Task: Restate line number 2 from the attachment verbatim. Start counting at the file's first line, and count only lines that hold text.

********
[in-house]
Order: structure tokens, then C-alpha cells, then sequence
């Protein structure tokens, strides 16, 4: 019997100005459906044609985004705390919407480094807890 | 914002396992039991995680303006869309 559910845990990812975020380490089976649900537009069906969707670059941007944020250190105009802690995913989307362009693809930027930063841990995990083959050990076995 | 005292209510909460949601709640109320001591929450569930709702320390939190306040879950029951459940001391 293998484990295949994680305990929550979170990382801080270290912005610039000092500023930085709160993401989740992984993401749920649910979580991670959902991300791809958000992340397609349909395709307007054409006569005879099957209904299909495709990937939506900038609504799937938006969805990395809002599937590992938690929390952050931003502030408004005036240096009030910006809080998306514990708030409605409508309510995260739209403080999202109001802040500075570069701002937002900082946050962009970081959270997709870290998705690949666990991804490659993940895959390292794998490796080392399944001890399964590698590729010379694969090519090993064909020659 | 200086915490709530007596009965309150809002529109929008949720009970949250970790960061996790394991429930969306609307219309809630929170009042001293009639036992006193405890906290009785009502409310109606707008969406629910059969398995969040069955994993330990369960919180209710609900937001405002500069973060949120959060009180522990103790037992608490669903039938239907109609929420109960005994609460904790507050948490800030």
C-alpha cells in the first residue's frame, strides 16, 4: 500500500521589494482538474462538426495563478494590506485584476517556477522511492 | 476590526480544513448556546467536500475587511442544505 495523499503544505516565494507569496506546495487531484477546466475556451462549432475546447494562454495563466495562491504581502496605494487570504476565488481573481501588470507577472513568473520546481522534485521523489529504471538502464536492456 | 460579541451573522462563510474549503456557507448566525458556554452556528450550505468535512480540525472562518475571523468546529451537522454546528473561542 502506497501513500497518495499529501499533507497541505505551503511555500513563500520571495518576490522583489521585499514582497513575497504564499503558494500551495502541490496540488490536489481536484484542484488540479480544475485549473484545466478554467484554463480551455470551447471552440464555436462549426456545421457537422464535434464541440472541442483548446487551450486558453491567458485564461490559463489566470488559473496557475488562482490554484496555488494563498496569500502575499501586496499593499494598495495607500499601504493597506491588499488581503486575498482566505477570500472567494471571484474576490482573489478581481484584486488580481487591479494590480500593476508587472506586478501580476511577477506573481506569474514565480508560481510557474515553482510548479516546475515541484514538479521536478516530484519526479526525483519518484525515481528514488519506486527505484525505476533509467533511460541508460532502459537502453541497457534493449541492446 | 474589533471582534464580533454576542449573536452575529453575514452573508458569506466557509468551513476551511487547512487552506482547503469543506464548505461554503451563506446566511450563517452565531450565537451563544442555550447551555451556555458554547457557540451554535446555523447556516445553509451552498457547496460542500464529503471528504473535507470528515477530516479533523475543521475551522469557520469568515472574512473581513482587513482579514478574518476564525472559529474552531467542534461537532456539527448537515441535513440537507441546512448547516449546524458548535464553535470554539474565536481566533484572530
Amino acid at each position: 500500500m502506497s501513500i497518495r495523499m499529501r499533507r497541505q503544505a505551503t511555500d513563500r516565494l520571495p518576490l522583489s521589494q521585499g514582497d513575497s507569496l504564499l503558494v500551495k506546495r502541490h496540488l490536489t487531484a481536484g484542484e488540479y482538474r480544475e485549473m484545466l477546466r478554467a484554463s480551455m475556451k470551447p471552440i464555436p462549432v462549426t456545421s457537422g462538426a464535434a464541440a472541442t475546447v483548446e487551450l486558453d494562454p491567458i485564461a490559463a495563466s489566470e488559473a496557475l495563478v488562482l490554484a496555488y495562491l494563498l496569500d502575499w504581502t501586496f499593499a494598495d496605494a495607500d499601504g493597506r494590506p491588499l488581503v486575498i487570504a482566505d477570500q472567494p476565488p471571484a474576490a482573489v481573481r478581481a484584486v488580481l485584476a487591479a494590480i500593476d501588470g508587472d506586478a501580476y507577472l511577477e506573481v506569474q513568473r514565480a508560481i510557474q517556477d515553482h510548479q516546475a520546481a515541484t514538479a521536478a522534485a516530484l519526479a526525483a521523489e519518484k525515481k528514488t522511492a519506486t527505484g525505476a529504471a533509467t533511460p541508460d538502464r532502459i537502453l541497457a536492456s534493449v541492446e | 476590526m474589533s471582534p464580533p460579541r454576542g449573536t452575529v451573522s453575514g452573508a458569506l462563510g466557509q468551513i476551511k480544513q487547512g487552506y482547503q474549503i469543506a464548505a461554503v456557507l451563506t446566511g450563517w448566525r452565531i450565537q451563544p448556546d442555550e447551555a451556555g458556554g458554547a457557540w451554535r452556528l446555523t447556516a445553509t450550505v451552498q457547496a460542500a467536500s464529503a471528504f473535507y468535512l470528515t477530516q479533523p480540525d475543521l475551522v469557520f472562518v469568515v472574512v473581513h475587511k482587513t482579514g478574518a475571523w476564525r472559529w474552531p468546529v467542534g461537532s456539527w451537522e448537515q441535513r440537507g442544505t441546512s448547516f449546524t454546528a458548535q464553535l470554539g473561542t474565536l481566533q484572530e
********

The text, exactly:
Order: structure tokens, then C-alpha cells, then sequence